Time Off for Certain Behavior, Part I: Behavioral economics is a fascinating field and one which actuaries should be aware of in their everyday work. It is the study of inherent biases in human decision-making. Many examples of these biases have been cited in connection with the financial crisis, and increasingly the implications for insurance are being examined.

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Time Off for Certain Behavior, Part II: Our experience in doing this has led to an “actuarial hunch” that PPO claims converted to their Ogden equivalents are not from the same underlying statistical distribution as traditional lump sum values. Fitting severity distributions to these claims in among the traditional lump sums can feel a bit like fitting to “apples and oranges.”

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March 19th, 2014

Time Off for Certain Behavior, Part II

Posted at 1:00 AM ET

victoria-jenkinsVictoria Jenkins, Managing Director

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On a Hunch

Our experience in doing this has led to an “actuarial hunch” that PPO claims converted to their Ogden equivalents are not from the same underlying statistical distribution as traditional lump sum values. Fitting severity distributions to these claims in among the traditional lump sums can feel a bit like fitting to “apples and oranges.”  On comparing claimants with similar injuries, claims settled more recently as a PPO, revalued to an Ogden basis, just seem to be more expensive than claims that were settled a few years ago prior to the arrival of PPO settlements. This difference persists even after adjusting for inflation and after adjusting for the fact that it is often the larger claims that settle as a PPO. If our observation turns out to be true, excess of loss reinsurance pricing could have an implicit double loading. First, in the inclusion of these claims in the original lump sum severity curve fitting process (including the derivation of the development pattern applied to lump sums) and second, in the PPO loading applied afterwards. Similarly this sort of distortion could affect the parameterization of capital models for classes of business that have experienced PPO claims.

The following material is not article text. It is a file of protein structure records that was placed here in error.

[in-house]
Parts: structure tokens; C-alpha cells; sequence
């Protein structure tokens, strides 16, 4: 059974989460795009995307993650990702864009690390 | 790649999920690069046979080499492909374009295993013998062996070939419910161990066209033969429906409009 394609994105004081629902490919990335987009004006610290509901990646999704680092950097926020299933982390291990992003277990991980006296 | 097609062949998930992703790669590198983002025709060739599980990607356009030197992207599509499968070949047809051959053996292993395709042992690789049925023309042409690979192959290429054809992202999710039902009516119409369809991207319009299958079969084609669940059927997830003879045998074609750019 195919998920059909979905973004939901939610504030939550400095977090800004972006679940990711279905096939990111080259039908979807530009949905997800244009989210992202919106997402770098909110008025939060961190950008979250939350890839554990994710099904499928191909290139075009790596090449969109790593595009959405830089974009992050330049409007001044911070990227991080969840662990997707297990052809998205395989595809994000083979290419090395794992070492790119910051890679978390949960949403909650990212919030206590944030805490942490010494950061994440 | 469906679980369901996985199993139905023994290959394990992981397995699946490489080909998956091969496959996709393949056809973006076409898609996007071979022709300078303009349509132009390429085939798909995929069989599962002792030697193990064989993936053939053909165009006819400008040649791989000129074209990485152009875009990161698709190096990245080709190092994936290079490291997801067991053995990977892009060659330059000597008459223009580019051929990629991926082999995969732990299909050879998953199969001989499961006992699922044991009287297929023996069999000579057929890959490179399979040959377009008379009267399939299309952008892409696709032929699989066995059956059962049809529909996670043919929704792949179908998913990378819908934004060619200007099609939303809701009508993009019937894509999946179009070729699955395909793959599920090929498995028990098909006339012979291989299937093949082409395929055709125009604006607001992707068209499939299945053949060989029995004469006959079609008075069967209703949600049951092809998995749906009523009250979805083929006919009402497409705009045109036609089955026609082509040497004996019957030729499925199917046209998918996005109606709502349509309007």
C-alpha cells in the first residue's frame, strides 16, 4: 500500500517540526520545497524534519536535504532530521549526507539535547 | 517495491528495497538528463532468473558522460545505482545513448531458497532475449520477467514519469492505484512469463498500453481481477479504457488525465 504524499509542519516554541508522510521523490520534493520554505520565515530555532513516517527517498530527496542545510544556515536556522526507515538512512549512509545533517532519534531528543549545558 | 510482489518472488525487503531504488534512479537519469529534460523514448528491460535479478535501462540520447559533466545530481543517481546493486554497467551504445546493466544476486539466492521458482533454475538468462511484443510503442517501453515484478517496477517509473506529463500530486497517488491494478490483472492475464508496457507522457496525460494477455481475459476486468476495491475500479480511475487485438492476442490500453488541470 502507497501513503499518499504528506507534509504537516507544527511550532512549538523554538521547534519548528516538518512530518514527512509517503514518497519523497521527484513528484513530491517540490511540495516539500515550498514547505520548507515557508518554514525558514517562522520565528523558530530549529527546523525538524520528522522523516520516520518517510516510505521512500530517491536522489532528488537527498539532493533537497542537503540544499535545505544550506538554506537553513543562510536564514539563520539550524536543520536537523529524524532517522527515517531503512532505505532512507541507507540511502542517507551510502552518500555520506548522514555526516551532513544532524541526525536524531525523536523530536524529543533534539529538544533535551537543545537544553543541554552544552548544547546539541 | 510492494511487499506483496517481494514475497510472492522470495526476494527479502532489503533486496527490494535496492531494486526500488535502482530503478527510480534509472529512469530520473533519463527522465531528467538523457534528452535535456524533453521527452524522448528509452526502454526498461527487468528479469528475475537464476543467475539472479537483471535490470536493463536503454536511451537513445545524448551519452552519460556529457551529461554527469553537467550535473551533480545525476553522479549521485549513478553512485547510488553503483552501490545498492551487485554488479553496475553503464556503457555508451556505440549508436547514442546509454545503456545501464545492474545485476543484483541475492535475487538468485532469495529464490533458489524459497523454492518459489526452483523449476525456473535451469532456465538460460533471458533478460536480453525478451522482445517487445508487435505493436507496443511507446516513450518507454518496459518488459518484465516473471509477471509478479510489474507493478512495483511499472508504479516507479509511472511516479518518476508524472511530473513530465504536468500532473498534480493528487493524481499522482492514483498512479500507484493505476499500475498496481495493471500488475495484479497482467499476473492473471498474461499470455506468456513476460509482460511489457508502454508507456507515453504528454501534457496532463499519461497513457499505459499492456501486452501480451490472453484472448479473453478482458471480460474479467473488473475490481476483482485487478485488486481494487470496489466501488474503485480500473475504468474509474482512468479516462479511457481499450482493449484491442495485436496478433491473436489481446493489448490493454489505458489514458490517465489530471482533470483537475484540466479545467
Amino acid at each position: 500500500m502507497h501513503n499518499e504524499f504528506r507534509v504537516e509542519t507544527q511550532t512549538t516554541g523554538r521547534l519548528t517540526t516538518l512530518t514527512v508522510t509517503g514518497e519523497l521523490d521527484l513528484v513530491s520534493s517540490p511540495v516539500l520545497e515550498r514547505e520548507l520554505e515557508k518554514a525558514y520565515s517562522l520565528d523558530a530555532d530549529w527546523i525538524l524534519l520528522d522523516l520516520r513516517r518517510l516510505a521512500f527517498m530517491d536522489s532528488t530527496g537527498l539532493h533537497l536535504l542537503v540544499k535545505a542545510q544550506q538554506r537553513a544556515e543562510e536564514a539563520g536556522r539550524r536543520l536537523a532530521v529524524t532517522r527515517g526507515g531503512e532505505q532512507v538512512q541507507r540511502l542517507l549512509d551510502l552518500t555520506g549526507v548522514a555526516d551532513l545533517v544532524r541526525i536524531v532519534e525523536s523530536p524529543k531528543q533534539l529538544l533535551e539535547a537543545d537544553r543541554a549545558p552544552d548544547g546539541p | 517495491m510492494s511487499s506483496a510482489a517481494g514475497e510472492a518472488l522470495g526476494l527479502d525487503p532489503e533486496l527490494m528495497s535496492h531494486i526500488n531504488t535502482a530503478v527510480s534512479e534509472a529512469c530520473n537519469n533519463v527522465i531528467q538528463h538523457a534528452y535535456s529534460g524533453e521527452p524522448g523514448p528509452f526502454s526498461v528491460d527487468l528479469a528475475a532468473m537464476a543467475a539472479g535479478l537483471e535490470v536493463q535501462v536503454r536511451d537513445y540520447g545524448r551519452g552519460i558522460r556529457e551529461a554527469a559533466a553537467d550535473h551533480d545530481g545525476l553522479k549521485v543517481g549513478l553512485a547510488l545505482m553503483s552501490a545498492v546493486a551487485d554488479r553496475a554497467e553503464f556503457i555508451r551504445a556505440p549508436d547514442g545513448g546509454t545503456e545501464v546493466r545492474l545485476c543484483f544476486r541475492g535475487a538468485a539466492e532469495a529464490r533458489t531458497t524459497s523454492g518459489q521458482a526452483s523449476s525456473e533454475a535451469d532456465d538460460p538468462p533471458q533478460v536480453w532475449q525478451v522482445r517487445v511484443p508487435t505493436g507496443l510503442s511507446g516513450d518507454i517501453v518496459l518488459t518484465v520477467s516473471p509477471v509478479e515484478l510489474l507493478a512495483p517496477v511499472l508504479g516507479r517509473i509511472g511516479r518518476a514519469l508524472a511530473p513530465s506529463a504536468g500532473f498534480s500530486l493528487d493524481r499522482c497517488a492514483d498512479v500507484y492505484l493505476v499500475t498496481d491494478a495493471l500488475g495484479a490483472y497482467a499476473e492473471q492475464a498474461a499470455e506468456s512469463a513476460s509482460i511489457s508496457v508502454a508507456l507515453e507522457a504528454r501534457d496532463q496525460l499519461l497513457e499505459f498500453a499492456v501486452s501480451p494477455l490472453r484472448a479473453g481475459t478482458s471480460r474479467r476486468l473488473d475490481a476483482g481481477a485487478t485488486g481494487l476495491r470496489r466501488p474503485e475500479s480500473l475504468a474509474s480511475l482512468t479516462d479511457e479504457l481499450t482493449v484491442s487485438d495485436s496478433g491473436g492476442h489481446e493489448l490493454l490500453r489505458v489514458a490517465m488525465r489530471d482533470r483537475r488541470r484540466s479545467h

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March 18th, 2014

Time Off for Certain Behavior, Part I

Posted at 1:00 AM ET

victoria-jenkinsVictoria Jenkins, Managing Director

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Behavioral economics is a fascinating field and one which actuaries should be aware of in their everyday work. It is the study of inherent biases in human decision-making. Many examples of these biases have been cited in connection with the financial crisis, and increasingly the implications for insurance are being examined. In a speech entitled ‘The Human Face of Regulation’ in April 2013, Martin Wheatley, chief executive of the Financial Conduct Authority (FCA), explained how the FCA is going to use the principles of behavioral economics in the protection of the consumer (see www.fca.org.uk/news/speeches/human-face-of-regulation).

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February 24th, 2014

Guy Carpenter Launches Satellite-based Catastrophe Evaluation Service

Posted at 11:30 PM ET

Guy Carpenter today launched its new satellite-based catastrophe evaluation service, GC CAT-VIEWSM, with the announcement that it has started using the service to provide clients affected by the recent UK floods with initial insured loss estimates.